A special drying system for sewage treatment
A special drying system for sewage treatment
It takes up very little space, saves up to 95 percent of energy for drying, works fast and produces no smells: the drying of sewage sludge using superheated steam. Beet sugar factories have been relying on this technology for some time, but for sewage treatment plants, it is a new approach to sludge disposal and capacity extension.
The disposal of wet sewage sludge is expensive, except when used in agriculture, which is why treatment plants opt for drying the sludge. The downside of this approach is that only a very small part of the energy used for traditional drying methods (with a disc, belt or drum dryer) can be recovered. As with the standard drum drying of beet pulp, there are no potential consumers for large volumes of hot and humid air.
What treatment plant operators and waste management companies therefore badly need are different drying methods – such as steam drying above atmospheric pressure. This method permits the recovery of energy from the released steam with vapour condensation; in addition, the vapour ingredients will be available in liquid form. So BMA have been at work since early 2016, in real-life operating conditions, in a pilot plant-scale testing facility that is unique in the world, to develop concepts for drying sewage sludge using superheated steam in a fluidised bed.
The timing has been perfect. With the amendment to the regulation on sewage sludges and fertilisers, due to take effect in Germany this year, the country’s treatment plant operators are feeling the pressure. They will have to come up with new concepts for the use of sewage sludge, as the low-cost option of applying it to farmland will no longer be available from 2029.
Germany alone produces around seven million tons of wet sewage sludge annually in its more than 10,000 treatment plants. Most of this will have to be dried in future – partly to achieve the legally prescribed recovery of nitrogen and phosphorus. Sewage sludge in Germany contains roughly 60,000 tons of phosphorus, a much needed mineral fertiliser, about a third of which is used in agri- culture. To recover the phosphorus, it has to be upgraded: sludge dewatering -> drying -> mono-incineration.
Thanks to the technological advances of recent years, sludge dewatering today yields a dry substance content of up to 0.35 kg per kg of overall weight (kgDM/kg), or 40 percent more than previously. No such leaps in technology have been achieved in the drying of sewage sludge. This is partly due to the aws of conventional dryers, such as odour emissions, the risk of res or explosions and the problem of energy use, as well as the final moisture content of the sewage sludge, its so-called “sticky phase”, and the space needed for the equipment.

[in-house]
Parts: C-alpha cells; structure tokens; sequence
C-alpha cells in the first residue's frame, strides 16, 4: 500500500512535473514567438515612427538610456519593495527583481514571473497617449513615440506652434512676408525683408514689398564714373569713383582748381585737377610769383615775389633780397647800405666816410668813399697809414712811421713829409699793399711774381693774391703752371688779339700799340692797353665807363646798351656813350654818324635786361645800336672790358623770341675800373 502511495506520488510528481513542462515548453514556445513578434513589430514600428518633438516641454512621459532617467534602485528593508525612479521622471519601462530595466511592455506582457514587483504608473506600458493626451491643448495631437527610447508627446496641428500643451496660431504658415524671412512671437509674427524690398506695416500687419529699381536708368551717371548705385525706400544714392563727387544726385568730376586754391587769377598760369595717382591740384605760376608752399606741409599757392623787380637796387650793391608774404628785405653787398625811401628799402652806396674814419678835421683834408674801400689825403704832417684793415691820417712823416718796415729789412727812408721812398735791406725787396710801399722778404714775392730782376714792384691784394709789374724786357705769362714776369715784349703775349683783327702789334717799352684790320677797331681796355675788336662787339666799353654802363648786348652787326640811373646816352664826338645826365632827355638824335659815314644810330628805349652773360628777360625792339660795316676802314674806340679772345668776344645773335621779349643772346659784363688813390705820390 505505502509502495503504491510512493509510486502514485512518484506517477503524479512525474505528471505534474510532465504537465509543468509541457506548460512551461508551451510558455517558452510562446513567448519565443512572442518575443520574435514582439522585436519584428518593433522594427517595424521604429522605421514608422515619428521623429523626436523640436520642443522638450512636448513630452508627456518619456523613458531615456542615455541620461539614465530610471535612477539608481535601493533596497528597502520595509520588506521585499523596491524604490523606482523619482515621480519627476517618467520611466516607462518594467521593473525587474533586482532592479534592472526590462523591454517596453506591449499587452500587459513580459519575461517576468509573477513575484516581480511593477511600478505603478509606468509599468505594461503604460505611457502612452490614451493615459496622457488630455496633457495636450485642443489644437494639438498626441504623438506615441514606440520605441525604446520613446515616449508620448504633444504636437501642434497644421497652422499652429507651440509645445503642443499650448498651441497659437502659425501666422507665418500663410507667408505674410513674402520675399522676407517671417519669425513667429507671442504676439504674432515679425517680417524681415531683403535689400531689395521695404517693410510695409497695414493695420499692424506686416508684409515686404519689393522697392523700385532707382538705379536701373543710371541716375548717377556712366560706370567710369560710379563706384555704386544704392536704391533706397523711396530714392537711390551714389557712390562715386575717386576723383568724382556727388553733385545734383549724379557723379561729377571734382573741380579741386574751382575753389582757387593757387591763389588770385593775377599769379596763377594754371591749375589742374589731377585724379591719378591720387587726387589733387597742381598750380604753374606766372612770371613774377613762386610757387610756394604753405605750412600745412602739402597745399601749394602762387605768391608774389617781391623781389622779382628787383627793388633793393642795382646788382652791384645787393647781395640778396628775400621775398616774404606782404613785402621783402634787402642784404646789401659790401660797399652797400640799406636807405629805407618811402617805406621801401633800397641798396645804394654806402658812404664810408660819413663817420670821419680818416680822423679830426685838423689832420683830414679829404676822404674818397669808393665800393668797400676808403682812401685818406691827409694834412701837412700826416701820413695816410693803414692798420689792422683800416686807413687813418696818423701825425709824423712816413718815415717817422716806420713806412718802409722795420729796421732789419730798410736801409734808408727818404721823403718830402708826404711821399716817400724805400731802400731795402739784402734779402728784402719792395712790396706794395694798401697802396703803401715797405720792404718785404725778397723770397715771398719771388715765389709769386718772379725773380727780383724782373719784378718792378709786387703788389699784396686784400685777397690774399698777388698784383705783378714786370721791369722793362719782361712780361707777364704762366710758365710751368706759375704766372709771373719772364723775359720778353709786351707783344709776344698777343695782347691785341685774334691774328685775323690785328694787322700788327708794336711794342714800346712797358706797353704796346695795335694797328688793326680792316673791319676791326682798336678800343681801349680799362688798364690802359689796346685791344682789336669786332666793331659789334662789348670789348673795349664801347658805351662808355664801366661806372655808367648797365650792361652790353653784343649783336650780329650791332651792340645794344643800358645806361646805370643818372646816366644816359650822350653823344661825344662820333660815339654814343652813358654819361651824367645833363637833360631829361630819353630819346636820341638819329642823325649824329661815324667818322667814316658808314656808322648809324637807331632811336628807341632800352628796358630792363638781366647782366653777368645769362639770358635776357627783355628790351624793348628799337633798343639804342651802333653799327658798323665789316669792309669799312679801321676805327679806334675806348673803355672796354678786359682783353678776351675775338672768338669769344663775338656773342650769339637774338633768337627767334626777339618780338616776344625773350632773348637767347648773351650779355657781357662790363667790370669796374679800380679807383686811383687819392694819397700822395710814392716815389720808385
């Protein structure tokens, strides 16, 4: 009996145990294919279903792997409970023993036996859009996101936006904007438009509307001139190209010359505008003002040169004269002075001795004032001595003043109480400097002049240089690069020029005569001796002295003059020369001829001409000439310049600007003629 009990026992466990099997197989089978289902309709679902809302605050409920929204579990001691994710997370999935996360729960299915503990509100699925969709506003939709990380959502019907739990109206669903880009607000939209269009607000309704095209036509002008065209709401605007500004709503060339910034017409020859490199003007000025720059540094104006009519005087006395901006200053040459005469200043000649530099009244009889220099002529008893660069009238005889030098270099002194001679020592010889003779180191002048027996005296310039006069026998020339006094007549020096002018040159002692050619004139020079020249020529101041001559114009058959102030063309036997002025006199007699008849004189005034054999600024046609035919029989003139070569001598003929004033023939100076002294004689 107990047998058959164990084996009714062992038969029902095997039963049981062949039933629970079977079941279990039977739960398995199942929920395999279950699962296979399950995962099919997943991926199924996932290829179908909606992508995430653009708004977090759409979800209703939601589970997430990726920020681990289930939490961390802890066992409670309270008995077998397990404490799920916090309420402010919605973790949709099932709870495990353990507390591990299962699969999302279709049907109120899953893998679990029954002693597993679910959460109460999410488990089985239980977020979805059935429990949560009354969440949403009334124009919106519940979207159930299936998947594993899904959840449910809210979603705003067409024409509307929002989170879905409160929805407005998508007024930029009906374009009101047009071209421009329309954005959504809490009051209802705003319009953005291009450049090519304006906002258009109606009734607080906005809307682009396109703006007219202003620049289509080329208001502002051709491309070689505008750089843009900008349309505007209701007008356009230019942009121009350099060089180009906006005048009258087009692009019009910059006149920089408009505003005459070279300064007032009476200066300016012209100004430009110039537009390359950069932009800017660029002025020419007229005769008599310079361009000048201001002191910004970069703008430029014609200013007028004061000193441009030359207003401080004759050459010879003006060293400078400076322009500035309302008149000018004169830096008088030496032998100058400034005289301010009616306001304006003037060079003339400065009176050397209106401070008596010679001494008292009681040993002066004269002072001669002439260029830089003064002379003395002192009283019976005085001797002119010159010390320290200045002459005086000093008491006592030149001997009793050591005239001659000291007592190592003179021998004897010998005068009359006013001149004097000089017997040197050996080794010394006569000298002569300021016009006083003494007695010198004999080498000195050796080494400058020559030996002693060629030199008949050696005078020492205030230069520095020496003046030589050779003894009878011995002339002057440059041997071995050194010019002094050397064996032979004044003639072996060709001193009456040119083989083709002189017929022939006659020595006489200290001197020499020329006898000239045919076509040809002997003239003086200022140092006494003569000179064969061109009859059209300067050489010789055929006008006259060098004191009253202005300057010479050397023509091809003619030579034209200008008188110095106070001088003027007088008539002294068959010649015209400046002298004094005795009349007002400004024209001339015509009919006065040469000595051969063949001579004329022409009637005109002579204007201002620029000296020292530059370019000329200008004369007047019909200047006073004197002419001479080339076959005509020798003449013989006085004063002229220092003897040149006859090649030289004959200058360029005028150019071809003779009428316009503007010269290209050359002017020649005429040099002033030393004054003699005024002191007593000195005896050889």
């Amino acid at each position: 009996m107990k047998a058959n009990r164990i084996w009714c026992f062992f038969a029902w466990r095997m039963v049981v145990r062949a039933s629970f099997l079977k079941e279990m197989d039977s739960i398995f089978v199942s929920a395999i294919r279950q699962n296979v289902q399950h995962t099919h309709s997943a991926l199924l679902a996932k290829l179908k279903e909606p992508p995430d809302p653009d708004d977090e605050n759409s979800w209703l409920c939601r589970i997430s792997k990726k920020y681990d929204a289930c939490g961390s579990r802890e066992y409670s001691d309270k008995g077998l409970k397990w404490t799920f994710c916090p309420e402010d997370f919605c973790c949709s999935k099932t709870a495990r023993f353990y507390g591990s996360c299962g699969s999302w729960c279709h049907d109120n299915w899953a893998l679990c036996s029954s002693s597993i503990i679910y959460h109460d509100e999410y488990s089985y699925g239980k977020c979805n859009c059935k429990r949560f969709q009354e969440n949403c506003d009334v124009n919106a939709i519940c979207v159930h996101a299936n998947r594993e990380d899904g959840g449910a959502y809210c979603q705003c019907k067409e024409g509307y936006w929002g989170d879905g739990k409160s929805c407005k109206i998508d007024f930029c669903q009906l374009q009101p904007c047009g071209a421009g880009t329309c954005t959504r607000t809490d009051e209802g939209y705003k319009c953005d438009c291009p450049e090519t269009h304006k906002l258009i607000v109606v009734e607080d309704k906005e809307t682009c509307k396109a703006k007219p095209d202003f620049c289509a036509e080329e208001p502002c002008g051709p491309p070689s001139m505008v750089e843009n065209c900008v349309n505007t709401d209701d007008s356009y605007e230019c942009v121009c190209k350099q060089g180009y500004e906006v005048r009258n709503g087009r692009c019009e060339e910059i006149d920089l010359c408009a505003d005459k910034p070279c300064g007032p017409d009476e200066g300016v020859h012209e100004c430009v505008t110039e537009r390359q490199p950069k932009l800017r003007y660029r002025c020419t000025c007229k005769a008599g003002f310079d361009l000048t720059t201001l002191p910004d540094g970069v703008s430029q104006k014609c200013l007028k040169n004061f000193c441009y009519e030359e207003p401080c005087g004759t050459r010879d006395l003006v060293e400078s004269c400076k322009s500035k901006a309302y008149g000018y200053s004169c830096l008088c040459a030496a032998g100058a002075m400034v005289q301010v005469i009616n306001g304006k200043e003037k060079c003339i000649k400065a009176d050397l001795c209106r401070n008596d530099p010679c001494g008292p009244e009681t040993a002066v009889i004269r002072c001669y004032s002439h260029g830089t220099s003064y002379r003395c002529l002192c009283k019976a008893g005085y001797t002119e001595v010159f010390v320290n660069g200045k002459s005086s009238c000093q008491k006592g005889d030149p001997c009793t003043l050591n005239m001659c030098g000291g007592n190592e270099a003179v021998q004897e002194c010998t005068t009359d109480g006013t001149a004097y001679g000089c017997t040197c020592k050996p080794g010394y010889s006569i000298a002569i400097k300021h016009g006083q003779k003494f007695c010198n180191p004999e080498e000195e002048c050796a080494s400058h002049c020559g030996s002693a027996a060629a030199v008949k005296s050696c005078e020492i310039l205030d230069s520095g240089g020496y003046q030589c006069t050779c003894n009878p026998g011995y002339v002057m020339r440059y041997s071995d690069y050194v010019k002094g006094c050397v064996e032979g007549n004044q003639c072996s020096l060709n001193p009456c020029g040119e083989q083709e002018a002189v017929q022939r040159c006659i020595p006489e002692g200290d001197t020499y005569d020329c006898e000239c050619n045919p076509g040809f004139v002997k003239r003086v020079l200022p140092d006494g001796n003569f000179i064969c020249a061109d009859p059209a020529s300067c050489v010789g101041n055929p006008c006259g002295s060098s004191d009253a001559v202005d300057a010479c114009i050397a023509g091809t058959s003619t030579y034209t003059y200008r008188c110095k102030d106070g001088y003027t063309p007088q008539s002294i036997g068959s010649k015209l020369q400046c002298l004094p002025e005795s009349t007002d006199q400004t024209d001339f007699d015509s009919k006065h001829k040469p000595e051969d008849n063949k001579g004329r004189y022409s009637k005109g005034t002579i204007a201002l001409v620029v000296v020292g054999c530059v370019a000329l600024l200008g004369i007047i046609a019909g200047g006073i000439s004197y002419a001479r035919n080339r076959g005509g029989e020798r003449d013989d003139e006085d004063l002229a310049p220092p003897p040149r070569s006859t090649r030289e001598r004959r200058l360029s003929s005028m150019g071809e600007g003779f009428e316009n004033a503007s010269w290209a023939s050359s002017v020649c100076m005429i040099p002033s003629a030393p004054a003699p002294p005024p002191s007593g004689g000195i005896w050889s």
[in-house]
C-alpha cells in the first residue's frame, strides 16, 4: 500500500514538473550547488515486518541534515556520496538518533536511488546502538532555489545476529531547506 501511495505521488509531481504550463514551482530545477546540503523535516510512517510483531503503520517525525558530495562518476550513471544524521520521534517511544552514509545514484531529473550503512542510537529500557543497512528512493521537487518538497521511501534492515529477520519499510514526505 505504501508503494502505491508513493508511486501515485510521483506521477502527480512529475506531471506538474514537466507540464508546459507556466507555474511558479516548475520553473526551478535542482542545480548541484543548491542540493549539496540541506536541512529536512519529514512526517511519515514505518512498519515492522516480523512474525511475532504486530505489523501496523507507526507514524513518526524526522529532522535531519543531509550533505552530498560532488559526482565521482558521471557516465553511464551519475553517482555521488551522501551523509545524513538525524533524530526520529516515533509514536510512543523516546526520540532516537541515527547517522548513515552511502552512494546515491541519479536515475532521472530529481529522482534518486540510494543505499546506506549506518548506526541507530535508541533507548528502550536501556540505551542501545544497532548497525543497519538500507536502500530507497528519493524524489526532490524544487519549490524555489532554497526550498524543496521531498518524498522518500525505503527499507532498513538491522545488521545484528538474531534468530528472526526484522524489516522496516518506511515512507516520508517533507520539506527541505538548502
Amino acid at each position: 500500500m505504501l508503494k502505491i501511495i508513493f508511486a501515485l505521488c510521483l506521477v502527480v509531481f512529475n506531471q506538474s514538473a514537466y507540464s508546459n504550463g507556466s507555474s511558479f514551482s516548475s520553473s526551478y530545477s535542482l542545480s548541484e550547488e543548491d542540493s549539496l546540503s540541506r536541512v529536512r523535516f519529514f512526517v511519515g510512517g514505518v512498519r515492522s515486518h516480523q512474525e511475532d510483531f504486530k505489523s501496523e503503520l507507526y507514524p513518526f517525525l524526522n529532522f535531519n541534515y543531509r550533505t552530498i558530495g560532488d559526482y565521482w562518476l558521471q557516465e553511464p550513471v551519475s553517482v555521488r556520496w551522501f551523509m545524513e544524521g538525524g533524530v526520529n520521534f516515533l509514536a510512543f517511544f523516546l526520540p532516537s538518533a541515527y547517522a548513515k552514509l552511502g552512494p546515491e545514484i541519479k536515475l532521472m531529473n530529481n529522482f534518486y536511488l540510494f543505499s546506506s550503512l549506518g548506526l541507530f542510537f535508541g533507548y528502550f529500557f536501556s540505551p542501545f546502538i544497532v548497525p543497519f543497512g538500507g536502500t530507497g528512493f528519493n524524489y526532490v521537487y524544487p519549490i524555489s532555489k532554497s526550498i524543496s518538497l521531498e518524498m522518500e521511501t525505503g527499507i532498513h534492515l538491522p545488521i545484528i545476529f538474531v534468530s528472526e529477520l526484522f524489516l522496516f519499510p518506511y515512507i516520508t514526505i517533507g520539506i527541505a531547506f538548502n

The solution to these problems is a steam dryer built as a pressure vessel with a fluidised bed. The pressure can be maintained only when the dryer is closed. This automatically results in an odourless process, which is also oxygen-free, thanks to the steam atmosphere. There is no risk of oxidation, res or explosions in the dryer. Because of the high temperatures during drying, both the condensate and the solids (> 0.95 kgDM / kg) are sterile.
The use of superheated steam reduces drying times compared to hot air drying. This in turn shortens the retention time of the sewage sludge in the dryer, which permits use of a machine with a smaller footprint. On an area of just three metres in diameter, a continuously operating fluidised-bed dryer can produce two tons per hour of low-dust, coarse product with a consistent dry substance content.
To achieve this, sewage sludge with a dry substance content of between 0.25 and 0.35 kg per kg of total weight is separated into particles – before the sticky phase – and gently dried in the fluidised bed to a final moisture content of 0.95 kgDM/kg. Fluidisation prevents agglomeration of the particles and caking on the walls. The sticky phase then has no impact on the drying of the sludge.
The water contained in the sewage sludge is converted to heating steam with a high level of energy, so the dryer becomes a steam generator. A by-product is dried sewage sludge. This reduces the cost of sewage sludge disposal while at the same time increasing its phosphorus content.
The main product, vapour, still contains 95 percent of the drying energy used. Where does this energy come from? A treatment plant has many possible energy sources: co-generation plants, the thermal use of part of the sludge gas, and, ideally, incineration of the dried sewage sludge.
This means that less electricity is produced, a disadvantage that can, in a first step, be offset only by secondary benefits such as a small footprint, no emissions and lower disposal costs. But the bene t of steam drying is far greater if the vapour (150 °Celsius at 4 bar) is used in the treatment plant – and there are, in fact, several options available: disintegration of excess sludge or organic waste, ventilation of the aeration tanks, evaporation of highly contaminated wastewater, pre-drying, steam stripping, or district heat, to name but a few.
Through highly efficient cascaded condensation of one or several heat consumers, the energy becomes available again, so it can be reused and CO2 emissions reduced. In addition, some of the processes can increase the volume of sludge gas by up to 30 percent while reducing the sludge volume. As a result, new plants can be of a smaller size and the capacity of existing plants can be increased.